The jury is still out on whether South Africans will be watching, and will be engaged with, this week’s budget speech.
If the numbers from last year are anything to go by, Finance Minister Tito Mboweni may not have the captive audience he needs on Wednesday.
According to leading South African marketing and social research consultancy Citizen Surveys, just over half (54%) of all South African adults aged 18 years and older watched, listened to, or were aware of his February 2019 budget speech.
This number dropped significantly, to 36%, when it came to his mid-term budget speech.
Mboweni’s 2020 budget speech has widely been described as one of the toughest ones yet, and the announcement of how the government plans to spend its dwindling budget and collect more revenue in an extremely tight economic environment is not going to be an easy one to hear.
Reza Omar, strategic research director at Citizen Surveys, said that last year just over half of South Africans who were aware of the budget speech said that it had a positive effect on their views of the country’s direction, but the mid-term budget speech had a muted effect: more people said it had no effect on them (40%).
“After the mid-term budget speech only 44% of South Africans felt positive about the direction in which the country was heading, which was significantly lower than the effect seen in February (53%),” Omar said.
“That said, it did not increase the number of South Africans who felt negative; instead, those who said that it had no effect grew by 10%.
In fact, the proportion of those who said that it had a negative effect dropped by 1%, which helps to explain Mboweni’s favourability rating reaching 33% at the end of 2019 – the second highest among all political leaders measured.”
A critical element of the budget will be solutions to the challenges faced by the country, many of which involve the widespread historical and present corruption that is being exposed.
In the last quarter of 2019, the South African Citizens Survey by Citizen Surveys found that about three-quarters (74%) of South Africans believed that corruption in South Africa was on the increase.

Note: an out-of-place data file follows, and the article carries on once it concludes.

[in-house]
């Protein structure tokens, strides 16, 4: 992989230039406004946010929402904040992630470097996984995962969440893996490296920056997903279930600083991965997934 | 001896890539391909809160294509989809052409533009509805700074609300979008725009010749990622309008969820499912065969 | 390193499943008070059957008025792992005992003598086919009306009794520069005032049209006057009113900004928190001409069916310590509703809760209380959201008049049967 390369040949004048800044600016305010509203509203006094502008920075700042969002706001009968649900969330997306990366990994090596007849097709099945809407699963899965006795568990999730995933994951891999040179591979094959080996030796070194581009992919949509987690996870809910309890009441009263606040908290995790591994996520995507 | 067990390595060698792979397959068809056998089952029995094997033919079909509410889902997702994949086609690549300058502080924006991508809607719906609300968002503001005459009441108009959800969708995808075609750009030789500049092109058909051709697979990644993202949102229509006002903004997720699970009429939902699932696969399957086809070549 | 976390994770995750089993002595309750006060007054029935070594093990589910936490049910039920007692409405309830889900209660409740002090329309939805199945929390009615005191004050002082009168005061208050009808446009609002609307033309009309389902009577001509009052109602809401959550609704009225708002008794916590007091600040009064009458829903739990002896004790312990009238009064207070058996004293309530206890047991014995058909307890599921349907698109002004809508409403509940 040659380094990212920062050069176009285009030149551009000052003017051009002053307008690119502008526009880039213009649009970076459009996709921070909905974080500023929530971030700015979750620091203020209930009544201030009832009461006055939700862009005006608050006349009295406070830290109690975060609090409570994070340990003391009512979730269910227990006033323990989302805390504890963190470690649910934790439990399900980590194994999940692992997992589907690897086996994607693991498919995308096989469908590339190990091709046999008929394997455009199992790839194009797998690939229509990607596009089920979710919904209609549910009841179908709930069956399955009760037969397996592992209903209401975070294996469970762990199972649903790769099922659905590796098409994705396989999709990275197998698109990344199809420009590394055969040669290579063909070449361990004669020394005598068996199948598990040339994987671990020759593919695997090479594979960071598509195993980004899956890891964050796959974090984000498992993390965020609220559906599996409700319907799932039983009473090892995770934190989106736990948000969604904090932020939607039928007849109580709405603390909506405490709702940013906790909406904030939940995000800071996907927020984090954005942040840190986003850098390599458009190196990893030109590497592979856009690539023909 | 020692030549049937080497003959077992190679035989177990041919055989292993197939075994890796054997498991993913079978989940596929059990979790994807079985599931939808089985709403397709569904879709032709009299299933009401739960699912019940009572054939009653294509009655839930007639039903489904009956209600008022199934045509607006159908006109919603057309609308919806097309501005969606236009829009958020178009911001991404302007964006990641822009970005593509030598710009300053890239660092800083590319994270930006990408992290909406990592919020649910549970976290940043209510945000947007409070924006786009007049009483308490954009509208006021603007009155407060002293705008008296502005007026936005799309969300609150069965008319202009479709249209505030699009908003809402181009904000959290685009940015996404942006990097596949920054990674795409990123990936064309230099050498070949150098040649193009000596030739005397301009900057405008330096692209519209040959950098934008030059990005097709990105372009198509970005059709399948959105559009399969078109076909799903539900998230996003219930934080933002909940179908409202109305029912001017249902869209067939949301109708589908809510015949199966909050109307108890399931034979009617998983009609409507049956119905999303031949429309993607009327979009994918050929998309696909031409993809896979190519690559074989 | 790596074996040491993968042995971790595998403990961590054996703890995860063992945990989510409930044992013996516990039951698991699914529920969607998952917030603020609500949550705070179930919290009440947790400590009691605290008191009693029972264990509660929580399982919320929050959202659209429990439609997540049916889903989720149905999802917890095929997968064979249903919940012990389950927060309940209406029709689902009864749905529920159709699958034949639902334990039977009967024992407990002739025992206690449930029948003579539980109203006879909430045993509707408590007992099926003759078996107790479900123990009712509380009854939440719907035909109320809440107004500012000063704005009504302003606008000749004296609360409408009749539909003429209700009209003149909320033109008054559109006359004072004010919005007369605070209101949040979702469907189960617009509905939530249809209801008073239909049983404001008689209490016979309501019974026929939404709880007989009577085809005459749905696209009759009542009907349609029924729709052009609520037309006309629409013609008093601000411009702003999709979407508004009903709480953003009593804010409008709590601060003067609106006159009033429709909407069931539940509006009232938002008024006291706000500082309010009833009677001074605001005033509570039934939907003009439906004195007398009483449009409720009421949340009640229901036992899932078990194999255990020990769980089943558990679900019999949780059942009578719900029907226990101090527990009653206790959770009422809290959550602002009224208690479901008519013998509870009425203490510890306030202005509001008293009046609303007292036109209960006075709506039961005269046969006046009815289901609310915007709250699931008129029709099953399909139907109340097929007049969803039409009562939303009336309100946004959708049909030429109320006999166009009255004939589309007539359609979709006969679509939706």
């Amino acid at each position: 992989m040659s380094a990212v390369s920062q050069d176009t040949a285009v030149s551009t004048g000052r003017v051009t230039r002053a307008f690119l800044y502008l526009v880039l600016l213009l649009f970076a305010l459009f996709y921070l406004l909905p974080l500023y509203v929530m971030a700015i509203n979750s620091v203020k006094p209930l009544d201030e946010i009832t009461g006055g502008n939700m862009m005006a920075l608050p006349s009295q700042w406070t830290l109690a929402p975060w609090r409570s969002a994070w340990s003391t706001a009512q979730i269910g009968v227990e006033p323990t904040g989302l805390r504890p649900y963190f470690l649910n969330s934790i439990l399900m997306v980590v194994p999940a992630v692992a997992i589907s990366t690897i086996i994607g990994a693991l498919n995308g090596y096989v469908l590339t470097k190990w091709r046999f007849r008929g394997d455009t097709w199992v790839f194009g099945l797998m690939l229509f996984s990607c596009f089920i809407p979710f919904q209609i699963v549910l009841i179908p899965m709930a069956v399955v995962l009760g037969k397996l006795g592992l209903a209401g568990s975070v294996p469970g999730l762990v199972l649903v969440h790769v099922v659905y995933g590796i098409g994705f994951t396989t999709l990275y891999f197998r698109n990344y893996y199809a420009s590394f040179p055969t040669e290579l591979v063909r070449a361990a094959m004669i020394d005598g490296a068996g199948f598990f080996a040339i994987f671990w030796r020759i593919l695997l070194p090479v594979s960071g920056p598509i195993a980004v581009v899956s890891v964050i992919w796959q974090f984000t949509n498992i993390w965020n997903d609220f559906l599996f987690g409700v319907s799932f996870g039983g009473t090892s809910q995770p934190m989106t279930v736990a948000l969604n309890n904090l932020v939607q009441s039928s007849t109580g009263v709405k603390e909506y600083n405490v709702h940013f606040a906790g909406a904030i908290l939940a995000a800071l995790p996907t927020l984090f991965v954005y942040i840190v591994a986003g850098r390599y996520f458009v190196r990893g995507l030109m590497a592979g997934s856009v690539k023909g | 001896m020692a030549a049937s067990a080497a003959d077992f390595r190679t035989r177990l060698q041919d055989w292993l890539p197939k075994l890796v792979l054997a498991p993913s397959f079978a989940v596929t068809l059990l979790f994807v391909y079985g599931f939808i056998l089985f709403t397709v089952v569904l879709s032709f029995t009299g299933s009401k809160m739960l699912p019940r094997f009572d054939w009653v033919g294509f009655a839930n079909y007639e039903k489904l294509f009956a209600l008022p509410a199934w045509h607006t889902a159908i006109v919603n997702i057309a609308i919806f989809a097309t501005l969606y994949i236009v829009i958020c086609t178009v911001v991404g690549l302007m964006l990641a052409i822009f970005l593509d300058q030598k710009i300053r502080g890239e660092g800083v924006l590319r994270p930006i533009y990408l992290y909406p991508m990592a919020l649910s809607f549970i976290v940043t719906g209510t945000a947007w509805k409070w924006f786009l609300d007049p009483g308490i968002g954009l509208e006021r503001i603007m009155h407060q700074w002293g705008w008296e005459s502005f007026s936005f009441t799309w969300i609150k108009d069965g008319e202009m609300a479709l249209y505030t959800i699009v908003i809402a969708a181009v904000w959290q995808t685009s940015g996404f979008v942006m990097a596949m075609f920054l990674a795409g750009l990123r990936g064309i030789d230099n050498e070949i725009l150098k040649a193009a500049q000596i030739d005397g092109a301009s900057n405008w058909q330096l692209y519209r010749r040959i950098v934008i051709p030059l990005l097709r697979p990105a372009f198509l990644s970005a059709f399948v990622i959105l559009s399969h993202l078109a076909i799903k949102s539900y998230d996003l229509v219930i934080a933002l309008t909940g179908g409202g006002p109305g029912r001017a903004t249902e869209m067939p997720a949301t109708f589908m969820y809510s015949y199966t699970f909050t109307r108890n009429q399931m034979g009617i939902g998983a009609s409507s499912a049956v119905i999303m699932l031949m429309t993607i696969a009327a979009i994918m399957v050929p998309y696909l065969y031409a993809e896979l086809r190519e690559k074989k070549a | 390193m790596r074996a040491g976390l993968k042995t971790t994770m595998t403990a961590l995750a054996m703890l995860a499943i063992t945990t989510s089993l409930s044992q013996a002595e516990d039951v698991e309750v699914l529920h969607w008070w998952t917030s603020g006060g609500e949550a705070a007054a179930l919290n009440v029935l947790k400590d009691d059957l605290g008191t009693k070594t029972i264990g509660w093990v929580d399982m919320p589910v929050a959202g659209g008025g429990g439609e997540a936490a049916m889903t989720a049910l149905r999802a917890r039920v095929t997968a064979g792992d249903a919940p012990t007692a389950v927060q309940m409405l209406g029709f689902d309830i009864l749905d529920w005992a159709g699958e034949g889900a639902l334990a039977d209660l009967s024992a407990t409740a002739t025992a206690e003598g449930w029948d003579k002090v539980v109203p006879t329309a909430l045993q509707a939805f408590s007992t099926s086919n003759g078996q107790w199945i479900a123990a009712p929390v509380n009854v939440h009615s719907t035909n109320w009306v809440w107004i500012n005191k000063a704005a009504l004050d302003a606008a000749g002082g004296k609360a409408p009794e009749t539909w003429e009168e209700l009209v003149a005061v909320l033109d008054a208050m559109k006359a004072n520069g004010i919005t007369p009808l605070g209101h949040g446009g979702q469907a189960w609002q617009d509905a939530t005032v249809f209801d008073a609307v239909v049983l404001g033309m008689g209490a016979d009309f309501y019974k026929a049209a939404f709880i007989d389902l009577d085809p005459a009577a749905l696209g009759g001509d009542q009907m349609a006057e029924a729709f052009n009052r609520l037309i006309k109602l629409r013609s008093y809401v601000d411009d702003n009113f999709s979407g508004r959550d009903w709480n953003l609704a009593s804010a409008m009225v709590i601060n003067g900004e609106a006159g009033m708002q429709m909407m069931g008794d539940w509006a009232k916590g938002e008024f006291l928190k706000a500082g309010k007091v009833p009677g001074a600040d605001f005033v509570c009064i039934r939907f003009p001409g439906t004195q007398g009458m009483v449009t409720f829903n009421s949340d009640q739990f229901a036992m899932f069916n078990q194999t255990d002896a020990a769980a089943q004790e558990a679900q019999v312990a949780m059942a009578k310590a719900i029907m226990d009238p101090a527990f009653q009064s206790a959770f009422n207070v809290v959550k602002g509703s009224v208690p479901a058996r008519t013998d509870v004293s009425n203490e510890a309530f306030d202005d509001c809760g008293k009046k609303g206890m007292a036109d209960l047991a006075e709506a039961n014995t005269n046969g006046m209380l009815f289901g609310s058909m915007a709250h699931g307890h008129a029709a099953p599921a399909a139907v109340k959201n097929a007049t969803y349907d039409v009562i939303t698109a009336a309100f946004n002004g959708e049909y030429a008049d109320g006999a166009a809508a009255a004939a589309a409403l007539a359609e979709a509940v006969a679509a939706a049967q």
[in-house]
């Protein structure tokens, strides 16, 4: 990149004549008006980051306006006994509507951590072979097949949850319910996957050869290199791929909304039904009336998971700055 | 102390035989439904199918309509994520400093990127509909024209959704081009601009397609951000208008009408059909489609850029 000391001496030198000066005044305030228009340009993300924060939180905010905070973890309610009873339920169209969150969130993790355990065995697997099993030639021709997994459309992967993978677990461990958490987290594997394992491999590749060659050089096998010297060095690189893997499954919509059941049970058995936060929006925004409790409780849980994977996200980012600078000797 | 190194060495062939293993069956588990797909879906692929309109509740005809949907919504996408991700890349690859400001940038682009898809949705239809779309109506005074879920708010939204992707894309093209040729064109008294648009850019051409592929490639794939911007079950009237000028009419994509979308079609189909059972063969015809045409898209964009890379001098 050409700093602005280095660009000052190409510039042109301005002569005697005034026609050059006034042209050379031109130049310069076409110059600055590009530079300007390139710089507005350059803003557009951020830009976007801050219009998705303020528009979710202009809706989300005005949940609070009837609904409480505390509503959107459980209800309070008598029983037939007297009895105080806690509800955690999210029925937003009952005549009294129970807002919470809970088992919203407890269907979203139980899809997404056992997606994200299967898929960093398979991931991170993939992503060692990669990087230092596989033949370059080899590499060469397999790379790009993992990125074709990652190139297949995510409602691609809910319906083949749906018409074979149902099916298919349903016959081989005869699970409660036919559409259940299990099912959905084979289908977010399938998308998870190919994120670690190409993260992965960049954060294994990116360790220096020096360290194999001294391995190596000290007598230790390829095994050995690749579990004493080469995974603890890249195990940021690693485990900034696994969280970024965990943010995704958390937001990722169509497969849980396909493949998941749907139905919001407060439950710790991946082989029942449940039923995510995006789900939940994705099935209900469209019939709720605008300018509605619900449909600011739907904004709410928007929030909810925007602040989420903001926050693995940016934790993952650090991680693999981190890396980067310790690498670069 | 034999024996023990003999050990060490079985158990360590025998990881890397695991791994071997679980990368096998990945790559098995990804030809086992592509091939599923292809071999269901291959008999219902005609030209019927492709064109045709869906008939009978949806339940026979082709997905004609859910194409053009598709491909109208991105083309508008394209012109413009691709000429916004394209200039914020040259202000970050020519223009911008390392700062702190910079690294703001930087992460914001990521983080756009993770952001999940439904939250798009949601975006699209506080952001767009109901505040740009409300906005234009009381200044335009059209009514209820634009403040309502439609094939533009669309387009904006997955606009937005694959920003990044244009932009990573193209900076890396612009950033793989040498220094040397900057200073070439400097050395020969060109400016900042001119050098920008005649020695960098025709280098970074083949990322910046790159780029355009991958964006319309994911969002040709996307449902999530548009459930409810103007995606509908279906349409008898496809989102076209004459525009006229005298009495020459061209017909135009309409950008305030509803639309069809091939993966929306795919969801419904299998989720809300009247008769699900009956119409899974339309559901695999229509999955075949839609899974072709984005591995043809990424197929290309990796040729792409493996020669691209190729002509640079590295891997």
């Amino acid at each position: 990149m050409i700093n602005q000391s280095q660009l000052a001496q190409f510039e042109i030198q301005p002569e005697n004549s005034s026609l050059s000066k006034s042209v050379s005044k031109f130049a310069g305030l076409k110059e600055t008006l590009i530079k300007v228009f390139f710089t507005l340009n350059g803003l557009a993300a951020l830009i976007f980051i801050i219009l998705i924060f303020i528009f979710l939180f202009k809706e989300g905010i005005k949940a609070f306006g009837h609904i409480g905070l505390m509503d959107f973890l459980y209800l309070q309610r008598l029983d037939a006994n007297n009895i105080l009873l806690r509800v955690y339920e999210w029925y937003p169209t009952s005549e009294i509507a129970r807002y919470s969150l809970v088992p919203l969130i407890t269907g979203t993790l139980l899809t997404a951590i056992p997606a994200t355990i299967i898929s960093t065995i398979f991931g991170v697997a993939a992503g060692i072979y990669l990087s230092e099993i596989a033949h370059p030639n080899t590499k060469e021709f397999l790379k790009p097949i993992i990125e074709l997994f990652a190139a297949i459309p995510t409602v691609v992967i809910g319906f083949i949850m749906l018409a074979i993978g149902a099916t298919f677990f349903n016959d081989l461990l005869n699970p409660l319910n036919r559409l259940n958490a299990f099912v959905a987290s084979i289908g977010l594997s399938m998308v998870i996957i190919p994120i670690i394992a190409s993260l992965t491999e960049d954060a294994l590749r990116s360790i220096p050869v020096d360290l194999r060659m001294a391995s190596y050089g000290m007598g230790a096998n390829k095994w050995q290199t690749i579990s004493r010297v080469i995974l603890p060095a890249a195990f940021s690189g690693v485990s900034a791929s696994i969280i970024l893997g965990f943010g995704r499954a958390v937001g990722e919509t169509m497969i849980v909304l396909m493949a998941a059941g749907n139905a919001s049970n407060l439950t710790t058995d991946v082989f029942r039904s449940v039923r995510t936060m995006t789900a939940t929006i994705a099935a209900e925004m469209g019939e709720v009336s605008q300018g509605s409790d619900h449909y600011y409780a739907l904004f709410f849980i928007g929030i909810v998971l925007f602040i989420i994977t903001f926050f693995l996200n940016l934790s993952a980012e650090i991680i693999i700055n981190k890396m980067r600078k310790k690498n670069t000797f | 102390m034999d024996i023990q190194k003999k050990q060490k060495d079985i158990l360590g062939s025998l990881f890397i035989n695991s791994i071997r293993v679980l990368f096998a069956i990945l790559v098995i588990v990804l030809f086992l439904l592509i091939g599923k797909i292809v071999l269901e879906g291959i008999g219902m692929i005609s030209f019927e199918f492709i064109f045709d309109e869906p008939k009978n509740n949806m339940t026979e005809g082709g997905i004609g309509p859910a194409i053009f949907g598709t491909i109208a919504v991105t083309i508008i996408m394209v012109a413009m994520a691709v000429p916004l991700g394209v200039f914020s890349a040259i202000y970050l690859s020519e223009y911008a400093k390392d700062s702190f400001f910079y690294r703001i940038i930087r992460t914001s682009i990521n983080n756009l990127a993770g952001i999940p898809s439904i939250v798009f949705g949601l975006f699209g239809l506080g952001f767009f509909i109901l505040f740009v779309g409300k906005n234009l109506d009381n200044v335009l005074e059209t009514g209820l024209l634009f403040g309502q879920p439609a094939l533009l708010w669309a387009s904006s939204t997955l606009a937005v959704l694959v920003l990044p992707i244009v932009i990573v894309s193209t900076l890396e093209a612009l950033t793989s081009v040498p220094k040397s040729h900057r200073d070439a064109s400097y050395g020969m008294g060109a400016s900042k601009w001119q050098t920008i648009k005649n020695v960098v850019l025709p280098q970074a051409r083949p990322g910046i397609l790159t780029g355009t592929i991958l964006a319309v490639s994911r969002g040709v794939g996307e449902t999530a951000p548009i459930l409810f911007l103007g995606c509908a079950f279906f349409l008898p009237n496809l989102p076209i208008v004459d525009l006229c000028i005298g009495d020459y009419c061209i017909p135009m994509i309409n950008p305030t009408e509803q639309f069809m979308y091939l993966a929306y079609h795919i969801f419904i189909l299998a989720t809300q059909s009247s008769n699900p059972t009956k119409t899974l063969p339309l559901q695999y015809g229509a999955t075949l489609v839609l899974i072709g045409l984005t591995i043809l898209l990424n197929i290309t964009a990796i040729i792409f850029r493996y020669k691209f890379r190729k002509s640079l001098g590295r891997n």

Trust in the South African Revenue Service was at its highest point (62%) in the first quarter of 2018, when President Cyril Ramaphosa took office and committed to bringing the perpetrators of state capture to task.
However, by the third quarter of 2018, trust in Sars dropped to a low point of 54%, corresponding with the commissions of inquiry into state capture and their exposure of the depth of the problem.
When Sars confirmed that it intended to investigate the tax evasion claims arising from the Zondo Commission, trust improved.
However, as no significant action was taken subsequent to last year’s general elections, trust in the revenue service dropped again, ending the year at 57%.
Between January 2018 and July 2019, the South African Citizens Survey asked 20 800 people if they thought that withholding the payment of tax was a legitimate form of protest.
By July 2019, less than two in three South Africans (64%) believed that it was wrong to evade or avoid paying tax and that such people should be punished under the law.
This was 10% lower than at the high of Ramaphoria in February 2018.
“The financing of unnecessary and wasteful state expenditure, corruption, and state capture are a strong disincentive for paying taxes,” said Omar.
“This helps to explain why one-third (33%) of South Africans sympathise or believe that there is nothing wrong with not paying tax. Citizens who do not trust Sars are far more likely to believe that it is acceptable not to pay tax”.
At this year’s state of the nation address, Ramaphosa reaffirmed his commitment to tackling the perpetrators of state capture.
“This is a necessary step in helping to rebuild trust in Sars, and thereby improving the government’s ability to improve tax collection,” concludes Omar.